It’s Time to Let Go of Lupus Self-Doubt
I think everyone experiences periods of time when they think, “What am I doing with my life?”
However with lupus, these thoughts are fueled by a disabling inability to do normal, expected activities, and maybe even to stay at your current job — one you worked very hard to get.
Let’s face it, what we achieve with our work, be it title, solid income, or both, can play an impactful role in how we view ourselves. It often affects how others see us as well.
It is a part of that often-elusive thing we all seek called self-esteem, which takes a serious beating when you have lupus. You feel like whatever you were meant to become…well, lupus has side-tracked you and your dreams.
But Lupus Self-Doubt Goes Deeper
All of this disruption to your life is undoubtedly increased by the guilt and the strain lupus puts on your relationships and the feeling that you are half the person you should be to your kids, your spouse, your friends and family. You feel stretched to breaking point, yet you know you are only performing at half-capacity.
Added to all of this, you probably find that your train of thought is often derailed by lupus brain fog and you find yourself stumbling to remember appointments, your PIN number and even how to spell certain words correctly — ones you know with certainty that you know how to spell.
Heck, sometimes I have trouble remembering which child’s name I need to use. Admittedly, I have four children, but the kids probably do not appreciate being called the wrong name — especially if it is also the wrong gender.
Then there is the cold weather and all the things I cannot do or avoid doing with my kids because it places me outside where lupus and Raynaud’s (and my thyroid disease) makes my body hurt like I am being burned alive by an icy-fire. (Those who do not have lupus do not understand my term “icy-fire,” while those with lupus know exactly what I am talking about.)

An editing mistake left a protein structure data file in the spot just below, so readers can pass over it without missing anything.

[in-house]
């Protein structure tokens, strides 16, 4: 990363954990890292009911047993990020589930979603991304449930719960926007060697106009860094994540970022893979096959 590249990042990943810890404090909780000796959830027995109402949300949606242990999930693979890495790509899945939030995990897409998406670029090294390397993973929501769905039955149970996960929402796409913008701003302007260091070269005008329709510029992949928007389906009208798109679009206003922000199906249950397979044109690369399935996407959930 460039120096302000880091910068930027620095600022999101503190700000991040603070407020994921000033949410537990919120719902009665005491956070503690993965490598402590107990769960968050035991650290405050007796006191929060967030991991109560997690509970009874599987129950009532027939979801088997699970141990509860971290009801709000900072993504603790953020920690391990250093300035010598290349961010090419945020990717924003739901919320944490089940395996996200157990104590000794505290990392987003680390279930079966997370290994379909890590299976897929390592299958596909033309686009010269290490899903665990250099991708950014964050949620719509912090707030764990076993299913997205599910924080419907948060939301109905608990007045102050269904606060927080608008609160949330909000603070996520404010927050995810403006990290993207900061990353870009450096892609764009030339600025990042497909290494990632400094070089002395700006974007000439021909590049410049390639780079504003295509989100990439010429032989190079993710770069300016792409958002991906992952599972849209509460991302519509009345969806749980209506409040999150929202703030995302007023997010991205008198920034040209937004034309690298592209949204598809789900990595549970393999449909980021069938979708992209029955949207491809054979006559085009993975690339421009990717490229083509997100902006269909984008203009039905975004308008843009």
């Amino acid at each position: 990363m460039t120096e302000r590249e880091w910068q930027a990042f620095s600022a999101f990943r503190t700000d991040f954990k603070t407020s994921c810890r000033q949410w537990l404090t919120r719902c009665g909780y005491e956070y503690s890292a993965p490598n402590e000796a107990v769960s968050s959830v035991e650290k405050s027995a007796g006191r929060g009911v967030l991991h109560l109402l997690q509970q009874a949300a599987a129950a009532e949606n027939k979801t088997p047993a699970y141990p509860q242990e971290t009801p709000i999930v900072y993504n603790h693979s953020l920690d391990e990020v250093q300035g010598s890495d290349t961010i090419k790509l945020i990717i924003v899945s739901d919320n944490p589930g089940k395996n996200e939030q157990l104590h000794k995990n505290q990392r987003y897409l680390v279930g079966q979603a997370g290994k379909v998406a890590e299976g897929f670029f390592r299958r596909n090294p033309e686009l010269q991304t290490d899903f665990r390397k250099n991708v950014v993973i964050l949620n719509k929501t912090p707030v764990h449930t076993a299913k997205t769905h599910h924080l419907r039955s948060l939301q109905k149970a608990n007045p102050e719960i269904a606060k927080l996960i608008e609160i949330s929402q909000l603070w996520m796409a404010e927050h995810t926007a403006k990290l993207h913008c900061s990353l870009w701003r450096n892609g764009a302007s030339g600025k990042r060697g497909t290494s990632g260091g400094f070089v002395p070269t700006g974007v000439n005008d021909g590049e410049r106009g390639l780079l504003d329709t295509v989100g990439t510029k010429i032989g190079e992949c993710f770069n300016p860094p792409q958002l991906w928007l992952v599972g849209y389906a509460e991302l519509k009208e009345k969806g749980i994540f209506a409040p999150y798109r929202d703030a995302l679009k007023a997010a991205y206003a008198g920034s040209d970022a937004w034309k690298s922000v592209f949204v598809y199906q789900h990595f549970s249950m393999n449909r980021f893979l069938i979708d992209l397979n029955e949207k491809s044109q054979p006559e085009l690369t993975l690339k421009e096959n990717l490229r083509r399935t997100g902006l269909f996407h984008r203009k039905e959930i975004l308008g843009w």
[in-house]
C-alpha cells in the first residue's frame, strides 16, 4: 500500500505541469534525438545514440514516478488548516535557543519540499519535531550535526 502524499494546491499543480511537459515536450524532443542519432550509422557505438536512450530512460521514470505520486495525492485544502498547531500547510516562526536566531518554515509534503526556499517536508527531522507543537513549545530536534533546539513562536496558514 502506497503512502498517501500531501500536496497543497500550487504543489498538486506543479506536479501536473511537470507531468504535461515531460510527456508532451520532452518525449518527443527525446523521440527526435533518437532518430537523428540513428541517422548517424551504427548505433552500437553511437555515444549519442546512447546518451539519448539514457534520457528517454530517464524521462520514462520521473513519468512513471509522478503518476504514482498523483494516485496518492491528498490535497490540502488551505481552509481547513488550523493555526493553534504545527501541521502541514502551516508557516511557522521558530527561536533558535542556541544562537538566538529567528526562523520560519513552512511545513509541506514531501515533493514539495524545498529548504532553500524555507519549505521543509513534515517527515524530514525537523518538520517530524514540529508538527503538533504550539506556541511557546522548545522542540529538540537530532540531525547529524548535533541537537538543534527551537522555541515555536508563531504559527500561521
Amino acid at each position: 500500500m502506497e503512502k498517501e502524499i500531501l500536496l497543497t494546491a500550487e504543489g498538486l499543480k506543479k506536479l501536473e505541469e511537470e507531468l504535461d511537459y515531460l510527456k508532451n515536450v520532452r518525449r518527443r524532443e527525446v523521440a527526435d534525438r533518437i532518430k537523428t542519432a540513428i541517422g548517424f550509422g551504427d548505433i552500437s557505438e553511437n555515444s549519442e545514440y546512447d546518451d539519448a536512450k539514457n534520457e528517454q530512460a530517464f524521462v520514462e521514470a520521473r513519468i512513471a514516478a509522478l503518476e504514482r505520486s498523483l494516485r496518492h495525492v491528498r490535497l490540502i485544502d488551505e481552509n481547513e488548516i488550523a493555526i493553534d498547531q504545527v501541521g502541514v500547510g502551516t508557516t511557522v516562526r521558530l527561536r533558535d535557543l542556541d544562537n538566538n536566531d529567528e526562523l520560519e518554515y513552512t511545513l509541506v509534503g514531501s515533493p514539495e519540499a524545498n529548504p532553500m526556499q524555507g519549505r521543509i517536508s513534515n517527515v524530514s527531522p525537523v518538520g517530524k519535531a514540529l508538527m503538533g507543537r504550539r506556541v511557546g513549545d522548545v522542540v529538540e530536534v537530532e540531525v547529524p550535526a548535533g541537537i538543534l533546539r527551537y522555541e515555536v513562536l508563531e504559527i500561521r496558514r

I feel I am failing a bit as a mom. My kids will probably not have a memory of me building a snowman with them this year. No, I do not want to build a snowman. Thanks a lot, Frozen, for making that a common phrase around my house.
What Can We Do?
So what can us warriors do when it feels we are not who we are supposed to be; when we question what are we doing with our lives?
I believe there is action you can take each day to feel that you possess some control over who you are, who you become and the purpose your life has.
Reclaim Your Purpose
I think the root of all these feelings of being lost and overtaken by this disease is that we succumb to defeat on some level. Even if it is just a little. Yes, we are battling for our lives, but that little voice inside us asks sadly, “Where did the old me go?”
When you feel that, it triggers a level of defeat somewhere deep within you. I think we need to grieve for the loss of our old selves, then reclaim a new beginning of who we are now.
Focus on your strength, your courage, and the ways that you keep pushing on. Maybe your purpose is to serve as an example of strength to others.
Maybe it is so someone else dealing with chronic illness does not feel so alone. Maybe you are supposed to lead by example. How can we not be proud of that kind of legacy?
Maybe there is greater purpose to your life than the typical everyday achievements that you accomplished before lupus. Maybe those things don’t mean as much as we think they do.